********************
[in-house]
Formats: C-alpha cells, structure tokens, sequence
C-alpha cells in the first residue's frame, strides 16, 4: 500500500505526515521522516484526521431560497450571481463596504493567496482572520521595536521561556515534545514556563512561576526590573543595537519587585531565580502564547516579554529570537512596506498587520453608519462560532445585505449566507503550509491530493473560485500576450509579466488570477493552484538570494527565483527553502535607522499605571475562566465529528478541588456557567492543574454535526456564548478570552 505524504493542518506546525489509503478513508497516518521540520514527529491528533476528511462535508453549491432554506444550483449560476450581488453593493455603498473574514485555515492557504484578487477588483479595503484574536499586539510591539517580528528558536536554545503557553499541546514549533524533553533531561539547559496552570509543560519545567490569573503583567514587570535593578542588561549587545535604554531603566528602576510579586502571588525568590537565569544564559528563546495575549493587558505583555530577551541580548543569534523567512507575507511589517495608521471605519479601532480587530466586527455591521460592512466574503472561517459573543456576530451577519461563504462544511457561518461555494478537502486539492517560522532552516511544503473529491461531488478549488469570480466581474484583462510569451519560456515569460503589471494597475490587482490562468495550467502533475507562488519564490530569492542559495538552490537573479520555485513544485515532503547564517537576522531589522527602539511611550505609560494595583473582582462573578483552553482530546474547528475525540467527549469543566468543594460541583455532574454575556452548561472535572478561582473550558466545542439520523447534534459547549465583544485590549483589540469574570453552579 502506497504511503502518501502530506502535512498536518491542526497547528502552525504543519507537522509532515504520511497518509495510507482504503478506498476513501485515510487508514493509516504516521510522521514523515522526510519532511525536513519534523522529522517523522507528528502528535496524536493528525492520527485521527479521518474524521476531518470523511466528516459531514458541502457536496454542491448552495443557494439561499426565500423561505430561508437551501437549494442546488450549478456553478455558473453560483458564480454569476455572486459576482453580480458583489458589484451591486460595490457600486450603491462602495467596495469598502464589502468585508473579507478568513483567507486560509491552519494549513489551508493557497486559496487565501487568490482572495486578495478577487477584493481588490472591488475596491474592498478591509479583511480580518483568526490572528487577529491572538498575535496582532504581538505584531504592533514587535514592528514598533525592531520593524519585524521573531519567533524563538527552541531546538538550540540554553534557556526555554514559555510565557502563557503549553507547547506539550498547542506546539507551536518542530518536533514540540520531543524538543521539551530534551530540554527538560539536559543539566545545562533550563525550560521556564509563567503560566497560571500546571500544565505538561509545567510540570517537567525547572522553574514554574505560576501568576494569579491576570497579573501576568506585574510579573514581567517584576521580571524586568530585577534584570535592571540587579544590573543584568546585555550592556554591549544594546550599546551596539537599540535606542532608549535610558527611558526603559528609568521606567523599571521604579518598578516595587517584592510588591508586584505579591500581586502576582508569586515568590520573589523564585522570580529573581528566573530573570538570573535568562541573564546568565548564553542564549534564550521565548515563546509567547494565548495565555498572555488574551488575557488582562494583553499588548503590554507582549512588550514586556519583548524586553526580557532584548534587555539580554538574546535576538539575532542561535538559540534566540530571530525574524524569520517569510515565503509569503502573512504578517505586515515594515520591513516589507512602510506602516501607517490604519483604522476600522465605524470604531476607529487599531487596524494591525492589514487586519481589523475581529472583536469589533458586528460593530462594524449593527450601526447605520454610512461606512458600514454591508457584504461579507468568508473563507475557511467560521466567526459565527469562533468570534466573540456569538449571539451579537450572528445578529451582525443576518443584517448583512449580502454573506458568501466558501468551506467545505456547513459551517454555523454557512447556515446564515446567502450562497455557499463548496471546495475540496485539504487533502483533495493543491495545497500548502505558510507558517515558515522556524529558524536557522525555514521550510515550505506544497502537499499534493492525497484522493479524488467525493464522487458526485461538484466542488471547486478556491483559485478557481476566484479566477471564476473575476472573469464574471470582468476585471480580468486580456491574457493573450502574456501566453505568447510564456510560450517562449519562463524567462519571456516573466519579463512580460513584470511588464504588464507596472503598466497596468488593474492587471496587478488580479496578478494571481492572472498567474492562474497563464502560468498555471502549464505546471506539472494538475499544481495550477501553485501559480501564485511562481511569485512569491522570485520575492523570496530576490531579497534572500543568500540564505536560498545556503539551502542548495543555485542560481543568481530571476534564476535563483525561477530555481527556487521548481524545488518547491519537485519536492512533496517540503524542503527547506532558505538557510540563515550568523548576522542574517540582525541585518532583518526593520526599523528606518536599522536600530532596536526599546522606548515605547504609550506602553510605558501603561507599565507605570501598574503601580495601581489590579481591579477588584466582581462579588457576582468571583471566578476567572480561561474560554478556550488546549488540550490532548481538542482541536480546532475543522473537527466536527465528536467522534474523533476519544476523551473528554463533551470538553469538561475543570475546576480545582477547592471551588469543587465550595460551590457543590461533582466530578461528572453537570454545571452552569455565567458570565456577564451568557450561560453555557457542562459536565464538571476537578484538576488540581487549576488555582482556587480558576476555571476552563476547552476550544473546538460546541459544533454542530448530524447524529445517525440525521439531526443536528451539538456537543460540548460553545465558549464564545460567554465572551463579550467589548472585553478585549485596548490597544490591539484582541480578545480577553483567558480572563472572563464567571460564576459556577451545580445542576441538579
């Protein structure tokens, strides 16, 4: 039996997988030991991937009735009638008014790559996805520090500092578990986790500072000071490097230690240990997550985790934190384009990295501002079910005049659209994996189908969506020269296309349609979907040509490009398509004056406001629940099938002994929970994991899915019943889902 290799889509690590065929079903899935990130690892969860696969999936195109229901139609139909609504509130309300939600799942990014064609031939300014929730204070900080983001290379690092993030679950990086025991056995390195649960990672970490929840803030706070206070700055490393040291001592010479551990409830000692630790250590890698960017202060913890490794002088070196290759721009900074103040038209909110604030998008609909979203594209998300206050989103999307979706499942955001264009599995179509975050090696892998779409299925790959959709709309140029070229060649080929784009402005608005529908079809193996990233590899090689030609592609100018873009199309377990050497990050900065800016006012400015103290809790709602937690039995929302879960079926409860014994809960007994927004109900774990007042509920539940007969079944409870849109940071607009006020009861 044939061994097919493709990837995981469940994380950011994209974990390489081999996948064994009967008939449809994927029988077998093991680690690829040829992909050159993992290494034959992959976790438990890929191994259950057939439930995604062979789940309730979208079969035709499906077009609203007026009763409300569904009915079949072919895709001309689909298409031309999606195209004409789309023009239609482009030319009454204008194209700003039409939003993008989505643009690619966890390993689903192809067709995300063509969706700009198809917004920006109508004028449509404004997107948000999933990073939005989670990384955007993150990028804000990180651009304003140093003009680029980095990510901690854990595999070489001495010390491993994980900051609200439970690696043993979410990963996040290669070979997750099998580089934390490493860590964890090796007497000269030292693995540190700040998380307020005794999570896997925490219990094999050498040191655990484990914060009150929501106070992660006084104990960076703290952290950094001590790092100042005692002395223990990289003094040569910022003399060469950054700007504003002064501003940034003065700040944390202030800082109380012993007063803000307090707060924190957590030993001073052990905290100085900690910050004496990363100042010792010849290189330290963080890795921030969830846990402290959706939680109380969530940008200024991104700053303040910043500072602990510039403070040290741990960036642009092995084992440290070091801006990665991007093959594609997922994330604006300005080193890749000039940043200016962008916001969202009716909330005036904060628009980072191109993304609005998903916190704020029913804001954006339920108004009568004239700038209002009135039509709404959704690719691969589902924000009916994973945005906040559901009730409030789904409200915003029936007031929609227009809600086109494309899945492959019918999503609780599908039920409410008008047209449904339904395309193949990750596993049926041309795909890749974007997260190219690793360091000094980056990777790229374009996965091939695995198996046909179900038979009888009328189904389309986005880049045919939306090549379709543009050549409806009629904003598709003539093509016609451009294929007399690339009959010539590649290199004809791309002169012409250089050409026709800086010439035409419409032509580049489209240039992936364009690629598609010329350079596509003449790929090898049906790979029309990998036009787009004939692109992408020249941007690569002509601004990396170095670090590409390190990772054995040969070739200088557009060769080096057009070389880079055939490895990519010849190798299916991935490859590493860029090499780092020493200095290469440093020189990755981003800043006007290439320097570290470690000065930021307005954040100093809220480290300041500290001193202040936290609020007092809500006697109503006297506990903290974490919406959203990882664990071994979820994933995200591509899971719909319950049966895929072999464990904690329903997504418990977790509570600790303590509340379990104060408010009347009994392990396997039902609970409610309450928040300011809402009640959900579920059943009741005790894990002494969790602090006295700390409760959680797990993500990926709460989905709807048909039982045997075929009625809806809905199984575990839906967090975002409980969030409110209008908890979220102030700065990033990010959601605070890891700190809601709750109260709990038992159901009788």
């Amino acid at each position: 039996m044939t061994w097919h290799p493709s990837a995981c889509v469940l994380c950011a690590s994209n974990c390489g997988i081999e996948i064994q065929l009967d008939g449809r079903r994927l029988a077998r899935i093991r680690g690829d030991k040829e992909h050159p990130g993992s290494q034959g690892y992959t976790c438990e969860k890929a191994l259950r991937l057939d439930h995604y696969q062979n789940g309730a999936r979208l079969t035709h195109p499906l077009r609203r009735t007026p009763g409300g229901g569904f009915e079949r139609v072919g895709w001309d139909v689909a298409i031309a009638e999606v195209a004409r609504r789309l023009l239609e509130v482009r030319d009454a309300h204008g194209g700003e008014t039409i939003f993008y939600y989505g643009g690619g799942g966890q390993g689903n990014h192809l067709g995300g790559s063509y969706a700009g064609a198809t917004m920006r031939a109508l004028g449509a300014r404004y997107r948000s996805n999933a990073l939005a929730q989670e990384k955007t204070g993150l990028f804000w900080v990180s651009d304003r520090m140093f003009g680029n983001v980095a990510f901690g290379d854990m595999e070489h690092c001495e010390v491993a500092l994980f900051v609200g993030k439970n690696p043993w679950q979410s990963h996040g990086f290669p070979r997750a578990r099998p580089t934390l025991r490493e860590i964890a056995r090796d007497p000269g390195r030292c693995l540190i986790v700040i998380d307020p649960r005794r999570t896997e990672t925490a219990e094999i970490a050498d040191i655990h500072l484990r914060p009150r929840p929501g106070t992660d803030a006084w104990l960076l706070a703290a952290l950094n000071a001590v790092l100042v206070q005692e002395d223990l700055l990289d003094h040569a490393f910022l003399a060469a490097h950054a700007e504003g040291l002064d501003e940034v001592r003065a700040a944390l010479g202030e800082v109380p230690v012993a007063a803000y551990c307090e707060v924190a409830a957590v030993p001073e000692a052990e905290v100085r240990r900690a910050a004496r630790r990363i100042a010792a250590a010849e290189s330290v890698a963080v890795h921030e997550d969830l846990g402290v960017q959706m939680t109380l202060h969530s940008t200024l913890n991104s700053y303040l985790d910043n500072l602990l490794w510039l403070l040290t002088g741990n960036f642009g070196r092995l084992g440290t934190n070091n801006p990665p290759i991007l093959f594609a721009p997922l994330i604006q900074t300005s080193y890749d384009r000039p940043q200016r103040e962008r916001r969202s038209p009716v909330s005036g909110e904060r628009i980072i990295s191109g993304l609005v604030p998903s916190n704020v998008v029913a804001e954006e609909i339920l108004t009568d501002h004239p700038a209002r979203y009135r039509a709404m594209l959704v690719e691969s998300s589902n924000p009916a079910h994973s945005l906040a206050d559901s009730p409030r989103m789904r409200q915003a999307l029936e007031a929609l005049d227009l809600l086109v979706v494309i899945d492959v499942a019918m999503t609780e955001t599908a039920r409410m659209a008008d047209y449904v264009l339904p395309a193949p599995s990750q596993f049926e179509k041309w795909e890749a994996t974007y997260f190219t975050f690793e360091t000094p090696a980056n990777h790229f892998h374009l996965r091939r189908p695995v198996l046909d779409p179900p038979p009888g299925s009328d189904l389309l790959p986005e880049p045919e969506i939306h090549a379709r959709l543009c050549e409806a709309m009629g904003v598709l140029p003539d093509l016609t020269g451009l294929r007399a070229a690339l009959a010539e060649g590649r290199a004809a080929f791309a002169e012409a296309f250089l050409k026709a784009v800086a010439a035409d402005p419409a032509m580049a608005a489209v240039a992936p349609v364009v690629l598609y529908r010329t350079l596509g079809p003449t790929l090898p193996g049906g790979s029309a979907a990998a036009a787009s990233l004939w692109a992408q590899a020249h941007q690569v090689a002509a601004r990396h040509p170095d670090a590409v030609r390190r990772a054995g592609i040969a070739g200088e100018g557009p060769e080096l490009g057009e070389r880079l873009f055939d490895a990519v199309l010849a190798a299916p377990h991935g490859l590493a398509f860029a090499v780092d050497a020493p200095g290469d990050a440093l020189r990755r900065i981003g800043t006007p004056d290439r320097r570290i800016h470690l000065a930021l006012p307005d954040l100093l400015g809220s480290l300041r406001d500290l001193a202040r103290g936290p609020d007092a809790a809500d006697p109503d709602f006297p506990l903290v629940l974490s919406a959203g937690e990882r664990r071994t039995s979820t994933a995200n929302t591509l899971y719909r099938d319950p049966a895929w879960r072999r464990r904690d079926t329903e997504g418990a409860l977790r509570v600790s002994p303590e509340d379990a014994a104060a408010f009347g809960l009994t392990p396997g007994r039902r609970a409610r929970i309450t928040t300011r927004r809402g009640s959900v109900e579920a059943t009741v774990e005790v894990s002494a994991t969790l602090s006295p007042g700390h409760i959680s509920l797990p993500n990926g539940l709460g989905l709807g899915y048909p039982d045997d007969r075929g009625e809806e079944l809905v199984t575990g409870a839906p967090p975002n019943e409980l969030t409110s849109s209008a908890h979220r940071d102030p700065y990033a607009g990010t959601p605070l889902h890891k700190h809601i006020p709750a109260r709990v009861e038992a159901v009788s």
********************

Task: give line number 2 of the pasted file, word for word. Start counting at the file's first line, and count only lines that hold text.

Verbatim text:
Formats: C-alpha cells, structure tokens, sequence